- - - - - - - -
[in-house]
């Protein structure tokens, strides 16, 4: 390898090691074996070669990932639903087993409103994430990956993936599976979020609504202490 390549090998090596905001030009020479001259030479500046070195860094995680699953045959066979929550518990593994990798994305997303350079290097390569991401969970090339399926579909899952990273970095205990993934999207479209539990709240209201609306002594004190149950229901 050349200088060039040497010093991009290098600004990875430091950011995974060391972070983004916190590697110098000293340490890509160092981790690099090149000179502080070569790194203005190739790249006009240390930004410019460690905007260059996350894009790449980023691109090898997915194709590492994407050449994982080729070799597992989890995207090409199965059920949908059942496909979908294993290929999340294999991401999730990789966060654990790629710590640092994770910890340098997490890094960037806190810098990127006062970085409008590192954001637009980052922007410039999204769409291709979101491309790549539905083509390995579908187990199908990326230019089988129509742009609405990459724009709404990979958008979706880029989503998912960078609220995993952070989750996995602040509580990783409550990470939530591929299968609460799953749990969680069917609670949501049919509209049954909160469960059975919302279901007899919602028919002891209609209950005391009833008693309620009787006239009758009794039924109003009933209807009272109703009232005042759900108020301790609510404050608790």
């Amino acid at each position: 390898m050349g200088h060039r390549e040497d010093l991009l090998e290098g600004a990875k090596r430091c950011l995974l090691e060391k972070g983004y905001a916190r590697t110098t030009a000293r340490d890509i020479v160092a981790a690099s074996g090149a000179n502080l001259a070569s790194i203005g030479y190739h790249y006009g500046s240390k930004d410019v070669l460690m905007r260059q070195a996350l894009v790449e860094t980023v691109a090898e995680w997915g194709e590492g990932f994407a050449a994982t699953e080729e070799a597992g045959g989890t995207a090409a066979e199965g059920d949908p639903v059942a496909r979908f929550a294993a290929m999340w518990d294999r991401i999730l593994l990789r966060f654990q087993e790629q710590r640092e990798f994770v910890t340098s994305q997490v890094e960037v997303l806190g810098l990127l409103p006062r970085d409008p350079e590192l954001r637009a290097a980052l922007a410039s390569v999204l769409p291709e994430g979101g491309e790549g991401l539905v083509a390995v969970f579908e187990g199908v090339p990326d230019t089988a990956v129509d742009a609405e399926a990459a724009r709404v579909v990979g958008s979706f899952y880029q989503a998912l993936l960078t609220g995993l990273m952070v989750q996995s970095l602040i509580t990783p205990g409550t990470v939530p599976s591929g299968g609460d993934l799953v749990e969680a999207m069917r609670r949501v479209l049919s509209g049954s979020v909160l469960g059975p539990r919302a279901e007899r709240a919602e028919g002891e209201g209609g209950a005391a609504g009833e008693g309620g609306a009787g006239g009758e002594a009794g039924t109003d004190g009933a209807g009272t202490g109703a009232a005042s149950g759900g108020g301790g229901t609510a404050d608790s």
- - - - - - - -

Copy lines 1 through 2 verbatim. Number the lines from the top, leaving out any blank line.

[in-house]
């Protein structure tokens, strides 16, 4: 390898090691074996070669990932639903087993409103994430990956993936599976979020609504202490 390549090998090596905001030009020479001259030479500046070195860094995680699953045959066979929550518990593994990798994305997303350079290097390569991401969970090339399926579909899952990273970095205990993934999207479209539990709240209201609306002594004190149950229901 050349200088060039040497010093991009290098600004990875430091950011995974060391972070983004916190590697110098000293340490890509160092981790690099090149000179502080070569790194203005190739790249006009240390930004410019460690905007260059996350894009790449980023691109090898997915194709590492994407050449994982080729070799597992989890995207090409199965059920949908059942496909979908294993290929999340294999991401999730990789966060654990790629710590640092994770910890340098997490890094960037806190810098990127006062970085409008590192954001637009980052922007410039999204769409291709979101491309790549539905083509390995579908187990199908990326230019089988129509742009609405990459724009709404990979958008979706880029989503998912960078609220995993952070989750996995602040509580990783409550990470939530591929299968609460799953749990969680069917609670949501049919509209049954909160469960059975919302279901007899919602028919002891209609209950005391009833008693309620009787006239009758009794039924109003009933209807009272109703009232005042759900108020301790609510404050608790």